At any rate, almost ALL of the reviews cite the only strength of the game is the soundtrack.  And the soundtrack is amazing.  Hamauzu, known for his more mature orchestral sounds, delivers a wide array of music utilizing both real instruments and synths.  Let’s highlight some tracks from the game I find to be the most interesting:

Unlimited Saga:  Battle Theme I

(credit:  asukacrystalrose)

This track is a good mix synths combined with the real performers.  We can hear the real violin (though very… studio) and the piano/guitar in the background.

Unlimited Saga:  Mysterious Plan

More real violin and some nice interplay between synth brass make this quirky track amusing.  The plot of the game while this plays is to break into a mansion and steal an idol during the middle of a party.  I’ve always kind of loved this.

So this is great, get a couple musicians into studio, record stuff, mix it all up, and release.  Sounds like something that most composers could do, right?  Well, maybe Hamauzu had some extra help.

Unlimited Saga:  March in C

(credit:  asukacrystalrose)

Hamauzu is not afraid to use the full orchestra.  What people don’t understand about Unlimited Saga is this game was expected to have commercial success in Japan.  There was actually a lot of money placed into the production of it, despite the fact that it’s considered one of the top ten worst RPGs of all time by many in the US.  So, we get tracks here where the production value clearly exceeds the general sentiment of the game.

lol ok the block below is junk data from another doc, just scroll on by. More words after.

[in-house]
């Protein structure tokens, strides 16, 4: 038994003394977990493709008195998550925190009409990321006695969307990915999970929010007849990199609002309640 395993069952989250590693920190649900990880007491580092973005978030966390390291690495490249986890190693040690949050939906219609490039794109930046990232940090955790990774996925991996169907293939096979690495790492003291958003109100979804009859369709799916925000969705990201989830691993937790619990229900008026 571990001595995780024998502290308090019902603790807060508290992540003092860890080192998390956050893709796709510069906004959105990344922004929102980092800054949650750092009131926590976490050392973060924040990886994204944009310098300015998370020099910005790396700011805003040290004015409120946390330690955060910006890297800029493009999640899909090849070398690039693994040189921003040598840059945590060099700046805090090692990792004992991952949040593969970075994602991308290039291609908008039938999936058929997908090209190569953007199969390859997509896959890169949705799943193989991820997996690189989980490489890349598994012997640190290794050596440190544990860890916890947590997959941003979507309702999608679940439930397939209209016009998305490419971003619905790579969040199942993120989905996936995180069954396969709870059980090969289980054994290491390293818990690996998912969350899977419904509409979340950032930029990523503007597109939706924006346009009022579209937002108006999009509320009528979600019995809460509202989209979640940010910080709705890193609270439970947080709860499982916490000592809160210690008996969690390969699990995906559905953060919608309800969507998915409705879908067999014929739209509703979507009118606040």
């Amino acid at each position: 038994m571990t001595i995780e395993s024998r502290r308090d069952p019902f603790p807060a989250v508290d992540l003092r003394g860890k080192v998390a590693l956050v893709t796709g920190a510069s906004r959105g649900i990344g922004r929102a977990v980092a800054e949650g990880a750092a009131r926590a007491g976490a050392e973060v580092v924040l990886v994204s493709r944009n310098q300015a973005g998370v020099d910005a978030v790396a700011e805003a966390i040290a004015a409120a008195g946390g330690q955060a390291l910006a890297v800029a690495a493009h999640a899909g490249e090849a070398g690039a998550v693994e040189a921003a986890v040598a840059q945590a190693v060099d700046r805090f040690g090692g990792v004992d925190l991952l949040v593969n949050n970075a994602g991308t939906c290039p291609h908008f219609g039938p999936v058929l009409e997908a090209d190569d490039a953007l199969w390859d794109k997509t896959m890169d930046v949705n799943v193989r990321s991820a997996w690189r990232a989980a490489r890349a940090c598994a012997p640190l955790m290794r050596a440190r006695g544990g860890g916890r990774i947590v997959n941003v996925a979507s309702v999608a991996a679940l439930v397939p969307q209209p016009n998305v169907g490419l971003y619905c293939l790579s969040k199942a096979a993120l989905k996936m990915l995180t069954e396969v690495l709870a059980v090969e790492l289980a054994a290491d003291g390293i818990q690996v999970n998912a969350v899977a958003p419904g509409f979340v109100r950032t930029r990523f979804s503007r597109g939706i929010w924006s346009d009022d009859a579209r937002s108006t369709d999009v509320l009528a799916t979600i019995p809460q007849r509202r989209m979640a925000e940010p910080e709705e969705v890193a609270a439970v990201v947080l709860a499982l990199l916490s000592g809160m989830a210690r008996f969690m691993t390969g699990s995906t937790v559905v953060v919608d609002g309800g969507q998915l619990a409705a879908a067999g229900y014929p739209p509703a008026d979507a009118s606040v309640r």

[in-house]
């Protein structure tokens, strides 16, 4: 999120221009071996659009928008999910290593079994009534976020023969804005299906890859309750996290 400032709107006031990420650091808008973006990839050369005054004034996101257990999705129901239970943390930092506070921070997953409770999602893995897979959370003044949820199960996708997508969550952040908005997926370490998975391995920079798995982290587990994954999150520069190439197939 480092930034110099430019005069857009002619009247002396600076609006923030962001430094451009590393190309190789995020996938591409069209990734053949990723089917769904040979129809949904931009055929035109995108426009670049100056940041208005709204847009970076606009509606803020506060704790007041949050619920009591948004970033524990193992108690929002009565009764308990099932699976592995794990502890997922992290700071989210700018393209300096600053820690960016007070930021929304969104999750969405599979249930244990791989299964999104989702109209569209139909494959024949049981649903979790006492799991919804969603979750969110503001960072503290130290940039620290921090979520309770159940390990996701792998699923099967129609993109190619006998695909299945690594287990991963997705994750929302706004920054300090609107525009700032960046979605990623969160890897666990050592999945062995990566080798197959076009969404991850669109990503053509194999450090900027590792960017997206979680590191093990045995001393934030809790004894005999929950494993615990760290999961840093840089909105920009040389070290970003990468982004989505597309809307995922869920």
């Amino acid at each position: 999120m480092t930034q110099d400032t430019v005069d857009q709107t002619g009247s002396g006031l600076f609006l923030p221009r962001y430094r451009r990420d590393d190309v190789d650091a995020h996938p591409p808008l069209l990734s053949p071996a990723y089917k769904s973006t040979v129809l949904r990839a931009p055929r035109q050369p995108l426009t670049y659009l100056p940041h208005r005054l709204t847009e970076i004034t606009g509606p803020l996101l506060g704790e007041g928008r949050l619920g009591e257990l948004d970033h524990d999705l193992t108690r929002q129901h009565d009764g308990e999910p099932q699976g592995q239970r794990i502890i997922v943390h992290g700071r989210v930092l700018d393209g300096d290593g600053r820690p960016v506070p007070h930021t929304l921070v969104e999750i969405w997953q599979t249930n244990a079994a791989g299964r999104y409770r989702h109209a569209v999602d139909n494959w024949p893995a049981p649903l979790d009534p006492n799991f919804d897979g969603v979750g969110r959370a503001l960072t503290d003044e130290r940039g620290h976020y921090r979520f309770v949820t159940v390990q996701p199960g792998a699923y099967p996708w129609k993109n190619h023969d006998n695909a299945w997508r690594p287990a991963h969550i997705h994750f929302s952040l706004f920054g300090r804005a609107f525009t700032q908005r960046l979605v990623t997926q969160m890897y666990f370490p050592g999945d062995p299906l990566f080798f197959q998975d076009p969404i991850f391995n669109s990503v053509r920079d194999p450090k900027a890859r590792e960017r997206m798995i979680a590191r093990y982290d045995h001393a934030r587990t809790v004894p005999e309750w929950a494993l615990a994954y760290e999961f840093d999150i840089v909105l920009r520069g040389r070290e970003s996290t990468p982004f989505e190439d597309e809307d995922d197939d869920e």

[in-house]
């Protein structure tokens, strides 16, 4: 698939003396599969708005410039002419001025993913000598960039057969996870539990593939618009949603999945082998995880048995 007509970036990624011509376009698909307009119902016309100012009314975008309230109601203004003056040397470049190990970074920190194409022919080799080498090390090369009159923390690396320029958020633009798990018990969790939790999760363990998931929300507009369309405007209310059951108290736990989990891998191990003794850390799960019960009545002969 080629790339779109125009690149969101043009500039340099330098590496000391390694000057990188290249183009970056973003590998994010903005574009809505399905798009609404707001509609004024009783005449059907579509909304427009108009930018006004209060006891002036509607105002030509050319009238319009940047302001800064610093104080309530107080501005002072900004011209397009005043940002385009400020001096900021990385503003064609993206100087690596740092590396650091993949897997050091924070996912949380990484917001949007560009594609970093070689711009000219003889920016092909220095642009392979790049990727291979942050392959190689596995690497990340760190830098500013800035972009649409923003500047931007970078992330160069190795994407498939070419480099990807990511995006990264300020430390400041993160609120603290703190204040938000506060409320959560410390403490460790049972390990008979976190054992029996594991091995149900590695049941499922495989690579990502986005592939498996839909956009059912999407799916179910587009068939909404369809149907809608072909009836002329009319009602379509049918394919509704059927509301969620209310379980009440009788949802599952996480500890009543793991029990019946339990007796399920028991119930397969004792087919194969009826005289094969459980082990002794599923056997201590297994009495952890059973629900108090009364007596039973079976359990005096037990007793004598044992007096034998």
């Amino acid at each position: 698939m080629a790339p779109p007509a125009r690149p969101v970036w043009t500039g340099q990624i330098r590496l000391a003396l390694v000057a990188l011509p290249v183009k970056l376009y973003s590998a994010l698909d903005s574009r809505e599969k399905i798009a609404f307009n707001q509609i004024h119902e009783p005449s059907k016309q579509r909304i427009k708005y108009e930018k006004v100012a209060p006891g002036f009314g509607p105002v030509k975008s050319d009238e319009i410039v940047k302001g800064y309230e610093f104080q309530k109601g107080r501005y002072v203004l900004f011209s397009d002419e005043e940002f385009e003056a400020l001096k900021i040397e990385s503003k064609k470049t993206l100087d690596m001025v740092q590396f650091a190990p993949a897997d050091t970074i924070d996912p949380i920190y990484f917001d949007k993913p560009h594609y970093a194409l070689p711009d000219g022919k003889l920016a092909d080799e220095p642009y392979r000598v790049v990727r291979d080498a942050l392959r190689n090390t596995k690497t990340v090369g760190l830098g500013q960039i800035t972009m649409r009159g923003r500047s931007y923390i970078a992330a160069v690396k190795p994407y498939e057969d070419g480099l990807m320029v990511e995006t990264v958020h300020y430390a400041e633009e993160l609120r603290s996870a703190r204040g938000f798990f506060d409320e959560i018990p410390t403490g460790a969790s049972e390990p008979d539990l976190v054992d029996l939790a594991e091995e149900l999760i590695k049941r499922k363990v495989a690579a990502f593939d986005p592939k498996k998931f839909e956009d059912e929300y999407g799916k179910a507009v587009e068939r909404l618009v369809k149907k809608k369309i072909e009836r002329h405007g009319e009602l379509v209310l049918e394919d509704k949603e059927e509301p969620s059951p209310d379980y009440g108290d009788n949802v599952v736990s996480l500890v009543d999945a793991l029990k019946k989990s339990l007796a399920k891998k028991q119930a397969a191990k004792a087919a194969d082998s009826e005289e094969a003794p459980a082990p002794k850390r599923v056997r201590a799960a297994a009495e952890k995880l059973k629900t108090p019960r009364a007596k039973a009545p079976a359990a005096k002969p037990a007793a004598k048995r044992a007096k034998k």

Unlimited Saga:  Anxiety Toward a Wonder

(credit:  asukacrystalrose)

A town theme.  And a good one.  Again, we hear a fully utilized orchestra.  But what if we combine this composition skill with some taste full samples:

Unlimited Saga:  BT Ultimate

There we go.  A mix of the orchestral sound and synths.  Granted, Hamauzu relies on Ryo Yamazaki to actually do his synth programming but still, I’m sure Hamauzu had some hand in the finished product.  Here’s a couple more tracks and then the whole OST for your enjoyment (all credits asukacrystalrose):

Thanks for reading.  I’d love to hear from you about your favorite tracks from this game so feel free to leave some comments!

About Classical Gaming

Steve Lakawicz holds an MM in Music Performance from Temple University as well as a BM in Tuba Performance from Rutgers University . His teachers include Paul Scott, Scott Mendoker, and Jay Krush. His love of video game music has lead him to form a blog, Classical Gaming, to promote discussion both casual and academic about the music of video games. He is the co-founder of the video game/nerd music chamber ensemble, Beta Test Music and regularly composes/performs chiptune music as Ap0c. He currently resides in Philadelphia where he teaches college statistics at Temple University. View all posts by Classical Gaming